The Foodist: Chestnut and Pumpkin Soup

The Foodist: Chestnut and Pumpkin Soup

This The Foodist: Chestnut and Pumpkin Soup recipe is DEFINITELY a keeper! You have not lived until you have tasted the decadent luxury of a roasted chestnut in a soup. This soup is filled with flavor and is good in any configuration is good.

This is another banger recipe from “The Soups of France” by Lois Anne Rothert. Buy this book! It is one of the best investments we have made here at Mezzacello.

Here at Mezzacello we believe this book should be in the library of every urban garden or homestead garden in America. French food is so delightful with access to the freshest ingredients. It can’t be fresher than growing the vegetables, herbs, eggs, and meats yourself.


  • 2 Pounds fresh chestnuts, or 1 pound canned whole peeled chestnuts
  • 1 Pound peeled pumpkin flesh
  • ¼ Cup unsalted butter
  • 1 Large waxy potato, peeled and sliced
  • 1 Young, slender carrot, peeled and finely diced
  • ½ Celery stalk, finely diced
  • 1 Slender leek, white and pale green parts only, finely minced
  • 1 Small onion, finely diced
  • 1 Clove garlic, finely minced
  • 1 Bay leaf
  • 6 Cups broth from chicken -in-the-pot recipe, or homemade chicken broth, or as needed
  • 1 Teaspoon salt
  • 6 Cups milk
  • Freshly ground black pepper
  • Freshly grated nutmeg
  • Croûtons


  1. If using fresh chestnuts, slit on the Nlat side with a knife tip and place in a saucepan with cold water to cover. Bring to a boil over high heat and cook for 20 minutes. Remove from the heat. Remove only a few chestnuts at a time from the hot water and leave them until they have cooled slightly and can be handled. (Chestnuts are easier to peel when still warm.) Remove both the outer shells and the inner furry coating. Reserve some whole peeled chestnuts for garnish. If using canned chestnuts, drain well.
  2. Cut the chestnuts into morsels. Cut the pumpkin into ¾-inch cubes; you should have 2 cups. Heat the butter in a heavy 4-quart soup pot over low heat. Add the chestnuts, potato, carrot, celery, leek, onion, garlic, and bay leaf and cook, stirring, until the butter is absorbed, 8 to 10 minutes. Add the pumpkin, 6 cups chicken broth, salt, and milk and bring to a boil over high heat. Reduce the heat to low, cover partially, and simmer for 20 minutes.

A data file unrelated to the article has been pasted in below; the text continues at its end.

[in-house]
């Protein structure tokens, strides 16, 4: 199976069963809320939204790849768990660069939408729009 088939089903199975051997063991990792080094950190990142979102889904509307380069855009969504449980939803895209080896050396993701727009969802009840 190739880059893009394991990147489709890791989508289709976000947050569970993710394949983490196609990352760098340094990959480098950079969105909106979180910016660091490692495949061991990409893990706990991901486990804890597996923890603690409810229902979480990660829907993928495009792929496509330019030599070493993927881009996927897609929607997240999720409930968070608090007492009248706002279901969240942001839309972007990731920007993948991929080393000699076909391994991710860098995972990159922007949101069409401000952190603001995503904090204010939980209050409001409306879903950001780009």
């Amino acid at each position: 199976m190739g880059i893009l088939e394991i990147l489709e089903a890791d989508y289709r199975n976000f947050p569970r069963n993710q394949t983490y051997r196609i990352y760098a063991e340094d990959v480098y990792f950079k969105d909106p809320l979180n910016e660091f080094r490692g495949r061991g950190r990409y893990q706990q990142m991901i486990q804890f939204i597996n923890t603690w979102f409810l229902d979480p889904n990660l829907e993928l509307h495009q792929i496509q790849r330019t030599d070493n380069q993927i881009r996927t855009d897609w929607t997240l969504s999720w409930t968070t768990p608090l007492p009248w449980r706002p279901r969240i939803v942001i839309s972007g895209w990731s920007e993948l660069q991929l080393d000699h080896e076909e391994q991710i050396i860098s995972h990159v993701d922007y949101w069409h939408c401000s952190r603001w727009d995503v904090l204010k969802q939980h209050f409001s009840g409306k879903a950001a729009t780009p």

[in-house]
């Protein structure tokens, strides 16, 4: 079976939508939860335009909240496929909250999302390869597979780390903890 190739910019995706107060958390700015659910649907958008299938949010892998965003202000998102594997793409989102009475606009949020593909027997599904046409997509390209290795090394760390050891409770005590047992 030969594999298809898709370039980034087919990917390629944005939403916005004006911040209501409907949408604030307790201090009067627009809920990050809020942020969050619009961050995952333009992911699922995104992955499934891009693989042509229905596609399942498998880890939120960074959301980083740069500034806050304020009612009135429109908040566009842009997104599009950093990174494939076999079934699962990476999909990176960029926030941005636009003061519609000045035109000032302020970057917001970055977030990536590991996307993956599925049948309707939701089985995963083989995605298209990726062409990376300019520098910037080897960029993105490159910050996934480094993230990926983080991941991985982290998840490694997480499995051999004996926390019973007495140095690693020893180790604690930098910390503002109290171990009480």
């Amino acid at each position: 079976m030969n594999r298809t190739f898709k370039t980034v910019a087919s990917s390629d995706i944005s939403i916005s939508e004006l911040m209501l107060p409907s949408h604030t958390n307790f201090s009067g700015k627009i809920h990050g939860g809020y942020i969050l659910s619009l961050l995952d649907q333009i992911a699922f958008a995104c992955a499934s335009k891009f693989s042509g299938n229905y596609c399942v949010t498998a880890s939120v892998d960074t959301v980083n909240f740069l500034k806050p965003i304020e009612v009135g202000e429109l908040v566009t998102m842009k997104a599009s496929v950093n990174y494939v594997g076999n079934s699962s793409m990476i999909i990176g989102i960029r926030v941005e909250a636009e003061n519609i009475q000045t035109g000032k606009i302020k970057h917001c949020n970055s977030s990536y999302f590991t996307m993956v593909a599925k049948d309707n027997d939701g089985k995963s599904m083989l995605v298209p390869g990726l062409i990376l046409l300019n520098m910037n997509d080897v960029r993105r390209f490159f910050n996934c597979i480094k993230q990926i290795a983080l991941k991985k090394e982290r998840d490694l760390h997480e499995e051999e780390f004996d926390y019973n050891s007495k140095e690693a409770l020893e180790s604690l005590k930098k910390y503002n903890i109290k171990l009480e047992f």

3. Remove the bay leaf and discard. Working with 1 or 2 ladlefuls at a time, purée the soup in a blender or food processor, processing each batch for 20 to 30 seconds until smooth. Strain the soup through a sieve; it should have the consistency of thick cream. If the soup is too thick, dilute with additional broth. Return the purée to the soup pot and reheat.
  4. Taste and add more salt if needed and black pepper and nutmeg to taste. Ladle the soup into heated soup plates and garnish with the reserved whole chestnuts and croûtons.


If you are buying fresh chestnuts, buy domestic ones. They tend to break apart easily, so they are suitable for preparing soups like this that are to be puréed.

Buy fresh chestnuts that are fat, hard to the touch, and have a brilliant skin. If you want, replace chestnuts with cashews.

This soup is ideal for family and guests in autumn and winter when chestnuts and pumpkins appear in the markets. Rich, colorful, and symbolic of harvest, this dish is an ideal opener for Thanksgiving dinner.

Leave the first comment

Related Posts